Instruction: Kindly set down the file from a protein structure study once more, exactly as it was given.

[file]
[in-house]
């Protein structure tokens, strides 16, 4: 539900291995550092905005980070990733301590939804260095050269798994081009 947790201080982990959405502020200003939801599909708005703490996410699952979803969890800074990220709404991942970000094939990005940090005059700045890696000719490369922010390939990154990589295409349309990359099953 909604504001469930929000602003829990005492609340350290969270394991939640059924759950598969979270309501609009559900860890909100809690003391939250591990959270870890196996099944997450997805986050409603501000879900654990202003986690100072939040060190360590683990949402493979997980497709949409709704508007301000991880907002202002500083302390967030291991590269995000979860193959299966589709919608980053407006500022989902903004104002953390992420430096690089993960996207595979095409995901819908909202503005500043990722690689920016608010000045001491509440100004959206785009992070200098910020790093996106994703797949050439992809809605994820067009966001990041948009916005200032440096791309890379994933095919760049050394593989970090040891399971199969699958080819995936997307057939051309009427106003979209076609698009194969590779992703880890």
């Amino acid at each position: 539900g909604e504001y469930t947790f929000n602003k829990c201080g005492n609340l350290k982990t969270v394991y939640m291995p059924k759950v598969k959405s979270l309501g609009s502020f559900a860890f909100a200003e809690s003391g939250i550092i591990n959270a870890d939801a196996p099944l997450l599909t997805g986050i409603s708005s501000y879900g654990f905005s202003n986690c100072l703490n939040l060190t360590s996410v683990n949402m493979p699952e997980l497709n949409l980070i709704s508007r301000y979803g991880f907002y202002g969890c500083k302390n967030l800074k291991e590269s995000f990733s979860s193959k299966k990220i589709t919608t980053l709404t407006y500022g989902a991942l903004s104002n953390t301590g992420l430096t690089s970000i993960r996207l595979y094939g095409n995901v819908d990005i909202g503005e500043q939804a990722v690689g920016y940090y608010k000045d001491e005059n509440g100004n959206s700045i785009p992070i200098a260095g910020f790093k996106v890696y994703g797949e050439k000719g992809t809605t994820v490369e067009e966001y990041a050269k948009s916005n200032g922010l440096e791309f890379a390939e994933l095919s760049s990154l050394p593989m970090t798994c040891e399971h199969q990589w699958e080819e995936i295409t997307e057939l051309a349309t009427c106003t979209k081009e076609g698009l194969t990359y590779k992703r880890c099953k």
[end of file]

[in-house]
């Protein structure tokens, strides 16, 4: 539900291995550092905005980070990733301590939804260095050269798994081009 947790201080982990959405502020200003939801599909708005703490996410699952979803969890800074990220709404991942970000094939990005940090005059700045890696000719490369922010390939990154990589295409349309990359099953 909604504001469930929000602003829990005492609340350290969270394991939640059924759950598969979270309501609009559900860890909100809690003391939250591990959270870890196996099944997450997805986050409603501000879900654990202003986690100072939040060190360590683990949402493979997980497709949409709704508007301000991880907002202002500083302390967030291991590269995000979860193959299966589709919608980053407006500022989902903004104002953390992420430096690089993960996207595979095409995901819908909202503005500043990722690689920016608010000045001491509440100004959206785009992070200098910020790093996106994703797949050439992809809605994820067009966001990041948009916005200032440096791309890379994933095919760049050394593989970090040891399971199969699958080819995936997307057939051309009427106003979209076609698009194969590779992703880890």
């Amino acid at each position: 539900g909604e504001y469930t947790f929000n602003k829990c201080g005492n609340l350290k982990t969270v394991y939640m291995p059924k759950v598969k959405s979270l309501g609009s502020f559900a860890f909100a200003e809690s003391g939250i550092i591990n959270a870890d939801a196996p099944l997450l599909t997805g986050i409603s708005s501000y879900g654990f905005s202003n986690c100072l703490n939040l060190t360590s996410v683990n949402m493979p699952e997980l497709n949409l980070i709704s508007r301000y979803g991880f907002y202002g969890c500083k302390n967030l800074k291991e590269s995000f990733s979860s193959k299966k990220i589709t919608t980053l709404t407006y500022g989902a991942l903004s104002n953390t301590g992420l430096t690089s970000i993960r996207l595979y094939g095409n995901v819908d990005i909202g503005e500043q939804a990722v690689g920016y940090y608010k000045d001491e005059n509440g100004n959206s700045i785009p992070i200098a260095g910020f790093k996106v890696y994703g797949e050439k000719g992809t809605t994820v490369e067009e966001y990041a050269k948009s916005n200032g922010l440096e791309f890379a390939e994933l095919s760049s990154l050394p593989m970090t798994c040891e399971h199969q990589w699958e080819e995936i295409t997307e057939l051309a349309t009427c106003t979209k081009e076609g698009l194969t990359y590779k992703r880890c099953k």